How Sex, Politics, Money and Religion are Killing Planet Earth

Sunday, January 16, 2011

50 Years of Sleep in America - Thoughts on Dr. Martin Luther King Jr.’s “Remaining Awake through a Great Revolution”

“…one of the great liabilities of life is that all too many people find themselves living amid a period of great social change, and yet they fail to develop the new attitudes, the new mental responses, that the new situation demands. They end up sleeping through a revolution (Dr. Martin Luther King Jr. (1)).”
This week we celebrate the birth of one of our Country’s greatest visionaries, Dr. Martin Luther King Jr. A legacy bequeaths to the great man the title of “father” of the American Civil Rights Movement, which is a considerable bequest. But this label is insufficient to encompass the accomplishments and dreams of the man, which transcribe a far greater scope than is generally acknowledged.

Dr. King was also an adamant anti-war activist and a leading proponent of equality, both civil and economic for people of all races. In the political backdrop of an establishment intent on war and appeasement of the wealthy class, Dr. King was frequently labeled by his detractors as a Communist sympathizer.

“Ultimately a great nation is a compassionate nation. America has not met its responsibilities and its obligations to the poor (MLK).”

On June 2nd, 1959, Dr. Martin Luther King Jr. delivered the commencement speech at Morehouse College, his alma mater, entitled “Remaining Awake through a Great Revolution.” In this early oratory, Dr. King lays out many of the principles that he will expound upon in later years, but one theme stands out and is highlighted in the title of his speech. The human race is in the midst, for better or worse, of profound social, economic and environmental change, and many of us are “sleeping” through it to our collective detriment. Mr. King’s speech is as relevant today as it was over 50 years ago.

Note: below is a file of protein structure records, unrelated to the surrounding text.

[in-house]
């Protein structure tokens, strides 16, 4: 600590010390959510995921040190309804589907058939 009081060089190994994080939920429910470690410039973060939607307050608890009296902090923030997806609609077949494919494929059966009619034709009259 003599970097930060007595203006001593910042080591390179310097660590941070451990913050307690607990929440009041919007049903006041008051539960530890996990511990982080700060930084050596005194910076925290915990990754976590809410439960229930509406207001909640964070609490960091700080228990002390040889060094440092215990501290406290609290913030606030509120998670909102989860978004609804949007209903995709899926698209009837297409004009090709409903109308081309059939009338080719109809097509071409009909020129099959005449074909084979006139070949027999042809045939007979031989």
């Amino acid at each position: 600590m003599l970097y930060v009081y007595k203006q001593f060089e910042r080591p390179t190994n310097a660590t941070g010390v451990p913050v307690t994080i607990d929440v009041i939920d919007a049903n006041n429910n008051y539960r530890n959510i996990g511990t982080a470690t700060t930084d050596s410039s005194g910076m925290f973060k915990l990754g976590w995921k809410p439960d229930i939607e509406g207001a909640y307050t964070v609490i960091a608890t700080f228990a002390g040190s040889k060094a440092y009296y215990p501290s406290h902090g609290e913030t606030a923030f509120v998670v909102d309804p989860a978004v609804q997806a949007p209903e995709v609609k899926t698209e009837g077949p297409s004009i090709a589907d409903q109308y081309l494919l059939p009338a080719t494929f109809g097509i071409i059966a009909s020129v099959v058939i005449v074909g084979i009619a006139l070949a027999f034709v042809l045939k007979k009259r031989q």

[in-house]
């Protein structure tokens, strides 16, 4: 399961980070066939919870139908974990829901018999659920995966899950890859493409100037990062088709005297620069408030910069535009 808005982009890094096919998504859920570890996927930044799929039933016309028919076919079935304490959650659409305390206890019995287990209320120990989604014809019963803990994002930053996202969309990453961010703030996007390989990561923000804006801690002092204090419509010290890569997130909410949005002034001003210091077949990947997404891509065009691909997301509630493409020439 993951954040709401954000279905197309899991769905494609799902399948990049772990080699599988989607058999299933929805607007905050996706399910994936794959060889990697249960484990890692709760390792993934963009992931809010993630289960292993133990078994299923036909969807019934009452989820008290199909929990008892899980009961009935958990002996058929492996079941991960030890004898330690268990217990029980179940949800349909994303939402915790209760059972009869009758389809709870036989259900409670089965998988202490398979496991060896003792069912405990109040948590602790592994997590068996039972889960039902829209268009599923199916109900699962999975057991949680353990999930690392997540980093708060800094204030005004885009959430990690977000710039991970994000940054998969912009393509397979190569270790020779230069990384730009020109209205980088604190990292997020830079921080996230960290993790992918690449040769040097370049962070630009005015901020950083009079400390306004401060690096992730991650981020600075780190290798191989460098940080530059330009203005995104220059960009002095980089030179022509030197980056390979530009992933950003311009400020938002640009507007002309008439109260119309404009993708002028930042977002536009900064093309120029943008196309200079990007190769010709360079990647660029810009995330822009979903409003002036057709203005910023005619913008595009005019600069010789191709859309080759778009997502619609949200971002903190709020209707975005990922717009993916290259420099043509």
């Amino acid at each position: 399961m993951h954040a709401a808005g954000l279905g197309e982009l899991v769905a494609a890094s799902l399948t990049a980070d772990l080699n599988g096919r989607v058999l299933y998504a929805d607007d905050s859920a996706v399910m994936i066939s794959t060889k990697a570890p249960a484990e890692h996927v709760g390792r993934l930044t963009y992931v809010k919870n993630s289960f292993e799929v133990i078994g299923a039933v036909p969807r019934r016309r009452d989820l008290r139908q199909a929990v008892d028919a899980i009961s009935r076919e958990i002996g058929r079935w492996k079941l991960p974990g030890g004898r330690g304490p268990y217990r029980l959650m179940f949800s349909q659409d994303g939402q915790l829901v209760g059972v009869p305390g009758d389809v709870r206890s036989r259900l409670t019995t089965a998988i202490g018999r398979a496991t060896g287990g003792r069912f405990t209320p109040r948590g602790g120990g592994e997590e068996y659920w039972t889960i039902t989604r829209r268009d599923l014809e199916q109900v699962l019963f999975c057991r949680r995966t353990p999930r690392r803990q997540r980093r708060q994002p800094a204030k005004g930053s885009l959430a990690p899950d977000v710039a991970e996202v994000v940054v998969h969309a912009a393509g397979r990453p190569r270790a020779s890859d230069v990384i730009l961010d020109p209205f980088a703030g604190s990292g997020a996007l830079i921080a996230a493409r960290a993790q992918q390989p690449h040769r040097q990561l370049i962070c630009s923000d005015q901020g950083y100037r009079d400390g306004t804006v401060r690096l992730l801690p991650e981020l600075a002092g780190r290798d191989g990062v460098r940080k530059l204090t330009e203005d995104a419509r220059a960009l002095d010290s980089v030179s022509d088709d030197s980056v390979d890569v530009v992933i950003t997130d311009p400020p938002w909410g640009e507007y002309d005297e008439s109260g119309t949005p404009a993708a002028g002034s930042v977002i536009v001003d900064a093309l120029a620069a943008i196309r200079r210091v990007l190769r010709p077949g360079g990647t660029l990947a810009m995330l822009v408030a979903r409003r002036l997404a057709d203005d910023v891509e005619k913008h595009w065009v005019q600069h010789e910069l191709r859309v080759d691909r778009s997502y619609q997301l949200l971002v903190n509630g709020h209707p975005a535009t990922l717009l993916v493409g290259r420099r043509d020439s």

The derogatory labeling of people who threaten the establishment as “communist,” “socialist” or “fascist” is not unique to contemporary political vitriol. It is a tool that has been employed throughout modern history to denigrate and otherwise discredit those who threaten the status quo elite establishments. It is a powerful tool to employ among the sleeping masses who are swayed in their slumber by emotional rhetoric rather than wakeful discussion. Inaccurate labeling does not change what Dr. King viewed as moral imperative.

“There comes a time when one must take the position that is neither safe nor politic nor popular, but he must do it because conscience tells him it is right (MLK).”

Sadly, since the death of Dr. Martin Luther King Jr., few have had his courage to stand up against the flow of misguided, manipulated and somnambulant public opinion to give voice to what is truly right. In the than 40 years since Dr. King’s death, prejudice, bigotry and social and economic inequality are still rampant in America.

The face of the bigot has changed over the years, but his disease remains the same. Some say Mexican is the new black. The treatment of immigrants in this country rivals that of our infamous relationship with former slaves. And while we celebrate our first African American President, the irrational anger from the Tea Party movement, that vows to “take back our country,” begs the question, “Take it back from whom?” While our President is oxymoronically depicted by the same groups as both fascist and communist, such blatant illogic is a poorly-disguised and oddly politically-correct swipe at his handsome light brown “otherness.” The emotionally charged political Right are like zombie armies of the walking dead, driven by angry hatred that has little basis in waking reality.